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Game Theory

- Statistics 802

Lecture Agenda

- Overview of games
- 2 player games
- representations
- 2 player zero-sum games
- Render/Stair/Hanna text CD
- QM for Windows software
- Modeling

What is a game?

- A model of reality
- Elements
- Players
- Rules
- Strategies
- Payoffs

Players

- Players - each player is an individual or group

of individuals with similar interests

(corporation, nation, team) - Single player game game against nature
- decision table

Rules

- To what extent can the players communicate with

one another? - Can the players enter into binding agreements?
- Can rewards be shared?
- What information is available to each player?
- Tic-tac-toe vs. lets make a deal
- Are moves sequential or simultaneous?

Strategies

- Strategies - a complete specification of what to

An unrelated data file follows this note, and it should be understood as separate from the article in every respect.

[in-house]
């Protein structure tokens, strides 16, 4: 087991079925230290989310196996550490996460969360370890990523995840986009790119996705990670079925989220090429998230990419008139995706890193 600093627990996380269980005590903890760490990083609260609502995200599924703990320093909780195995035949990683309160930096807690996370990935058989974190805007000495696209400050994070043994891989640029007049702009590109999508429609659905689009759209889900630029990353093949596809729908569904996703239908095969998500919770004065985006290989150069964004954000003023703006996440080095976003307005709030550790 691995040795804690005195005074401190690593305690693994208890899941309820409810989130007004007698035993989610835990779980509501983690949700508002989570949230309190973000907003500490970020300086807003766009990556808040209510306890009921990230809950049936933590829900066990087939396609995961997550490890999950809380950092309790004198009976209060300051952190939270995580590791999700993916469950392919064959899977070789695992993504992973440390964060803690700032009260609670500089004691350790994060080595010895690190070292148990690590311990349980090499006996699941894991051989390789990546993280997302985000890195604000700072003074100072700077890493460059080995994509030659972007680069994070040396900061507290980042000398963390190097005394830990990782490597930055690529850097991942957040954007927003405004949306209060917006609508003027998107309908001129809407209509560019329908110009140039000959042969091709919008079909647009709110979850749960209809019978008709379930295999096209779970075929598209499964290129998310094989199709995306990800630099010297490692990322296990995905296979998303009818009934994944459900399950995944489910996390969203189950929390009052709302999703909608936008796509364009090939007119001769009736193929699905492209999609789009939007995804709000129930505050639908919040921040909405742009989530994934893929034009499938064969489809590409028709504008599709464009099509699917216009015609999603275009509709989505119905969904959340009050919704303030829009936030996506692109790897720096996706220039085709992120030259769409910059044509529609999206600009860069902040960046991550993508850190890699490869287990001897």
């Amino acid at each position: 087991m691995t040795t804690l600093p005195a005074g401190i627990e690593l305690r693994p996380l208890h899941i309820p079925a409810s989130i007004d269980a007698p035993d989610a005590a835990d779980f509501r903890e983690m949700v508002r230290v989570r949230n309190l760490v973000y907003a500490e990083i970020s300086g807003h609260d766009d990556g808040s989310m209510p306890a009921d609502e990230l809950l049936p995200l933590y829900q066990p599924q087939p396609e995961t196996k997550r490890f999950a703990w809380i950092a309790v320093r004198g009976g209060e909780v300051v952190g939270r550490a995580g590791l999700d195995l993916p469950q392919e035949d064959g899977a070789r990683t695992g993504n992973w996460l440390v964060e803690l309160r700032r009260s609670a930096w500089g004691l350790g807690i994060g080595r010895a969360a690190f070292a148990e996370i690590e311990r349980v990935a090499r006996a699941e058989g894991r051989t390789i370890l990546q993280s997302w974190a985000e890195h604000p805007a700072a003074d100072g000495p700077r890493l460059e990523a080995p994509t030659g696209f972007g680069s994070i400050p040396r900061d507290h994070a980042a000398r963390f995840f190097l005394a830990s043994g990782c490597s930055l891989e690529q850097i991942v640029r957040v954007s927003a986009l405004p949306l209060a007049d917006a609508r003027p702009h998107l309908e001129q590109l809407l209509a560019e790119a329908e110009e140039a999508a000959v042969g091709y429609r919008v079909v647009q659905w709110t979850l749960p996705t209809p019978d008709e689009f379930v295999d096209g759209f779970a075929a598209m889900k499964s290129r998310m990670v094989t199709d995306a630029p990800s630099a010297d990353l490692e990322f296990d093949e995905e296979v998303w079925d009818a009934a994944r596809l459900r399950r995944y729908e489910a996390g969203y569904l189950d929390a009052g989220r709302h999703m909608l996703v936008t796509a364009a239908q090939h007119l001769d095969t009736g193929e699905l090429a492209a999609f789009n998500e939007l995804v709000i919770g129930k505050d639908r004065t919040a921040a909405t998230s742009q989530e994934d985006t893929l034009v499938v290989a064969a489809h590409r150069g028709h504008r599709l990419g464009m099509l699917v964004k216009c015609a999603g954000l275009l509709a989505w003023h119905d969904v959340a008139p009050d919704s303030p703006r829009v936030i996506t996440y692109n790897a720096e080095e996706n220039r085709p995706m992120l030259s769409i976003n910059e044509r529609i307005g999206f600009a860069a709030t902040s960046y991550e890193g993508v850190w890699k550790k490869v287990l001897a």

do in all situations - strategy versus move
- Examples
- tic tac toe let's make a deal

Payoffs

- Causal relationships - players' strategies lead

to outcomes/payoffs - Outcomes are based on strategies of all players
- Outcomes are typically or utils
- long run
- Payoff sums
- 0 (poker, tic-tac-toe, market share change)
- Constant (total market share)
- General (lets make a deal)
- Payoff representation
- For many games if there are n-players the outcome

is represented by a list of n payoffs. - Example market share of 4 competing companies -

(23,52,8,7)

Game classifications

- Number of players
- 1, 2 or more than 2
- Total reward
- zero sum or constant sum vs non zero sum
- Information
- perfect information (everything known to every

player) or not - chess and checkers - games of perfect information
- bridge, poker - not games of perfect information

Goals when studying games

- Is there a "solution" to the game?
- Does the concept of a solution exist?
- Is the concept of a solution unique?
- What should each player do? (What are the optimal

strategies?) - What should be the outcome of the game? (e.g.-tic

tac toe tie ) - What is the power of each player? (stock holders,